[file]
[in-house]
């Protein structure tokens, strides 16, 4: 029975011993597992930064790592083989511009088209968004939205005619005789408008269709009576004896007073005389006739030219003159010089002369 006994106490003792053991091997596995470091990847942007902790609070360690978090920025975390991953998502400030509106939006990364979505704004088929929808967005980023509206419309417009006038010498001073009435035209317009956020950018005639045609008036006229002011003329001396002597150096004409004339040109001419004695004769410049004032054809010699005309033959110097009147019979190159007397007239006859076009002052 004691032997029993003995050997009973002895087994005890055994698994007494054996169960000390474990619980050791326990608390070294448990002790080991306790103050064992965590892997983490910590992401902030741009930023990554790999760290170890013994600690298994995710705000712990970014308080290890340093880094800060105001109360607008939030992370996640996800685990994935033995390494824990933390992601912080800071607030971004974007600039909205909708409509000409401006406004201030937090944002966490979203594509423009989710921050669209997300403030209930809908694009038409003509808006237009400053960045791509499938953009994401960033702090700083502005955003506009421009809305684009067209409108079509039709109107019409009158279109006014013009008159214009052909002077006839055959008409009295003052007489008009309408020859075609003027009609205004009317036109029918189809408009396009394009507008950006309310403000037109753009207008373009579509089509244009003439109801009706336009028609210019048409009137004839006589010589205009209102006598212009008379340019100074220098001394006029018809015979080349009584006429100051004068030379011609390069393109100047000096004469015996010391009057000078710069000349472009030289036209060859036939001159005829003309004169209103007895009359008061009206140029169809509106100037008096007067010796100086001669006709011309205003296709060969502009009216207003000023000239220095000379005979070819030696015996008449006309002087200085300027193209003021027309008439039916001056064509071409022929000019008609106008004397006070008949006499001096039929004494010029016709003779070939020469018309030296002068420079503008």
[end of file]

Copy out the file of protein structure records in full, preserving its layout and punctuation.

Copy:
[in-house]
């Protein structure tokens, strides 16, 4: 029975011993597992930064790592083989511009088209968004939205005619005789408008269709009576004896007073005389006739030219003159010089002369 006994106490003792053991091997596995470091990847942007902790609070360690978090920025975390991953998502400030509106939006990364979505704004088929929808967005980023509206419309417009006038010498001073009435035209317009956020950018005639045609008036006229002011003329001396002597150096004409004339040109001419004695004769410049004032054809010699005309033959110097009147019979190159007397007239006859076009002052 004691032997029993003995050997009973002895087994005890055994698994007494054996169960000390474990619980050791326990608390070294448990002790080991306790103050064992965590892997983490910590992401902030741009930023990554790999760290170890013994600690298994995710705000712990970014308080290890340093880094800060105001109360607008939030992370996640996800685990994935033995390494824990933390992601912080800071607030971004974007600039909205909708409509000409401006406004201030937090944002966490979203594509423009989710921050669209997300403030209930809908694009038409003509808006237009400053960045791509499938953009994401960033702090700083502005955003506009421009809305684009067209409108079509039709109107019409009158279109006014013009008159214009052909002077006839055959008409009295003052007489008009309408020859075609003027009609205004009317036109029918189809408009396009394009507008950006309310403000037109753009207008373009579509089509244009003439109801009706336009028609210019048409009137004839006589010589205009209102006598212009008379340019100074220098001394006029018809015979080349009584006429100051004068030379011609390069393109100047000096004469015996010391009057000078710069000349472009030289036209060859036939001159005829003309004169209103007895009359008061009206140029169809509106100037008096007067010796100086001669006709011309205003296709060969502009009216207003000023000239220095000379005979070819030696015996008449006309002087200085300027193209003021027309008439039916001056064509071409022929000019008609106008004397006070008949006499001096039929004494010029016709003779070939020469018309030296002068420079503008």